Consolidated UNAUDITED Statement of Total Comprehensive Income

For the year to 31 August 2021

 

 

 

 

 

Year to

31 August 2021

(unaudited)

Year to

31 August 2020

(audited)

 

£m

£m

Revenue

3,910.5

3,263.5

Cost of sales

(2,134.1)

(1,716.1)

Gross profit

1,776.4

1,547.4

Distribution expenses

(509.5)

(444.6)

Administrative expenses

(1,076.8)

(951.7)

Operating profit

190.1

151.1

Finance income

0.2

0.5

Finance expense

(13.2)

(9.5)

Profit before tax

177.1

142.1

Income tax expense

(48.7)

(28.8)

Profit for the year

128.4

113.3

Profit for the year attributable to owners of the parent company

128.4

113.3

 

Net translation movements offset in reserves

(0.5)

0.1

Net fair value gains/(losses) on derivative financial instruments

38.4

(13.9)

Income tax relating to these items

(8.1)

2.9

Other comprehensive income/(loss) for the year1

29.8

(10.9)

Total comprehensive income for the year attributable to owners of the parent company2

158.2

102.4

 

Earnings per share (Note 3)

 

 

Basic

128.9p

126.3p

Diluted

125.5p

125.6p

 

1 All items of other comprehensive income will subsequently be reclassified to profit or loss

2 The results for the year shown are derived completely from continuing activities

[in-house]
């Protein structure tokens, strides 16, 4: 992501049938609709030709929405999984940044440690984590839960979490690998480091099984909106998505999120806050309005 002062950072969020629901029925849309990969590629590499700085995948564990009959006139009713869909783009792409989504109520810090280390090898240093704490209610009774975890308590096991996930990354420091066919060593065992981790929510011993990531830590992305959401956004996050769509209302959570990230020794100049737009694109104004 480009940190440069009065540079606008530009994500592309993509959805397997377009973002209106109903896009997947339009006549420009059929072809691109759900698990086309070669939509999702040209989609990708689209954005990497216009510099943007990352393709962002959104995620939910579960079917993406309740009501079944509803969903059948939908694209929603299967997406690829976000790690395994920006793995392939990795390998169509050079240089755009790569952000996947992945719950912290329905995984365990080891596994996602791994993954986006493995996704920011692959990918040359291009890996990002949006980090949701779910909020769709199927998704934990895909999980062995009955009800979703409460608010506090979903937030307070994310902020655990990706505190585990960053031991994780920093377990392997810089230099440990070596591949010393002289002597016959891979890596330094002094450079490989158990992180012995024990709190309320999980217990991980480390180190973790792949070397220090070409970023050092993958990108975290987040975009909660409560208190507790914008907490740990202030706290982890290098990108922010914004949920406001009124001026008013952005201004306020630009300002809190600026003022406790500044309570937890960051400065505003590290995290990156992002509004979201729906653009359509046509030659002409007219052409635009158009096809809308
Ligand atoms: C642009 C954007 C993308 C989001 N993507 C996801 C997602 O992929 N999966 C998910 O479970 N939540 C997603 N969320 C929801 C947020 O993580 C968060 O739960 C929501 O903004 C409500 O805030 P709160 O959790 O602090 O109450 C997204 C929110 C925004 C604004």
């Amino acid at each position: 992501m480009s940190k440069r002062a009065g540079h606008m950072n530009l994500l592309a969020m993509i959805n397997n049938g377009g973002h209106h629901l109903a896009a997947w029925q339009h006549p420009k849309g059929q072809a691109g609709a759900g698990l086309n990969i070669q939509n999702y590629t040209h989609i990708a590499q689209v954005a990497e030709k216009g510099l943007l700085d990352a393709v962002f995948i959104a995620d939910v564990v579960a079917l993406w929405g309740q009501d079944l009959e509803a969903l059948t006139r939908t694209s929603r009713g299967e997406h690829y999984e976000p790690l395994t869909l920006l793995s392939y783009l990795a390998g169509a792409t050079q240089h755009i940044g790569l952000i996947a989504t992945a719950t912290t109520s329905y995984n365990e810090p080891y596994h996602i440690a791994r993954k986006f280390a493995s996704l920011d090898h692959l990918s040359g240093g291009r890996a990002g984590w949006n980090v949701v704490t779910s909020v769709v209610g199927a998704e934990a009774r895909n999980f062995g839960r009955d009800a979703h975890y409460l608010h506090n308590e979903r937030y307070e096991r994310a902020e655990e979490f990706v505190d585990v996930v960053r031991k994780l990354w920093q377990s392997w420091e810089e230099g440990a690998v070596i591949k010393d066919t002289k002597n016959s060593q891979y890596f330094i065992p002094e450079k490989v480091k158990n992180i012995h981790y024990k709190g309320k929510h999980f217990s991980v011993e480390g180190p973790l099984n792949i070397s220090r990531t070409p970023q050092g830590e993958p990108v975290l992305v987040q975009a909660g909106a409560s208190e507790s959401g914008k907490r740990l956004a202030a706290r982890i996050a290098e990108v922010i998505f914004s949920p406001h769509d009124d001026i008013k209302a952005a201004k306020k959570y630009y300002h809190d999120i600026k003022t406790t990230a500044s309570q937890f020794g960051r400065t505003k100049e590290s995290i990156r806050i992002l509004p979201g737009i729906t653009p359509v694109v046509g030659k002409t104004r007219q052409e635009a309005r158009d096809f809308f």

Consolidated UNAUDITED Statement of Changes in EquitY

For the year to 31 August 2021

 

 

 

 

Called up
share
capital
£m

 

 

Share
premium
£m

 

 

Retained
earnings1
£m

Employee Benefit Trust reserve2
£m

 

 

Hedging reserve
£m

 

Equity portion of convertible debt

£m

 

 

Translation reserve
£m

 

 

Total
equity
£m

At 1 September 2020

3.5

245.7

577.0

2.0

(15.8)

(2.1)

810.3

Profit for the year

128.4

128.4

Other comprehensive income/(loss)
for the year

30.1

(0.3)

29.8

Total comprehensive
income/(loss) for the year

128.4

30.1

(0.3)

158.2

Issue of convertible bond

58.9

58.9

Recognition of gross obligation to purchase own shares

(2.8)

(2.8)

Net cash received on exercise of shares from Employee Benefit Trust

0.1

0.1

Share-based payments charge

9.4

9.4

Tax relating to share option scheme

(0.1) 

(0.1)

Balance as at 31 August 2021

3.5

245.7

711.9

2.1

14.3

58.9

(2.4)

1,034.0

 

 

 

 

 

 

 

 

 

At 1 September 2019

2.9

6.9

449.5

1.3

(4.8)

(2.2)

453.6

Profit for the year

113.3

113.3

Other comprehensive loss
for the year

(11.0)

0.1

(10.9)

Total comprehensive
income/(loss) for the year

113.3

(11.0)

0.1

102.4

Proceeds from share issue, net of transaction costs

0.6

238.8

239.4

Net cash received on exercise of shares from Employee Benefit Trust

0.7

0.7

Share-based payments charge

12.9

12.9

Tax relating to share option scheme

1.3

1.3

Balance as at 31 August 2020

3.5

245.7

577.0

2.0

(15.8)

(2.1)

810.3

 

 

1Retained earnings includes the share-based payments reserve

2Employee Benefit Trust and Link Trust

 

 

Consolidated UNAUDITED Statement of Financial PositioN

At 31 August 2021

 

 

At

31 August 2021

(unaudited)

£m

At

31 August 2020

(audited)

£m

Non-current assets

 

 

Goodwill

33.1 

1.1 

Other intangible assets

619.1 

346.9 

Property, plant, and equipment

659.2 

616.8 

Derivative financial asset

13.4 

4.8 

 

1,324.8 

969.6 

 

Current assets

 

 

Inventories

807.1 

532.4 

Trade and other receivables

57.7 

60.3 

Derivative financial asset

23.5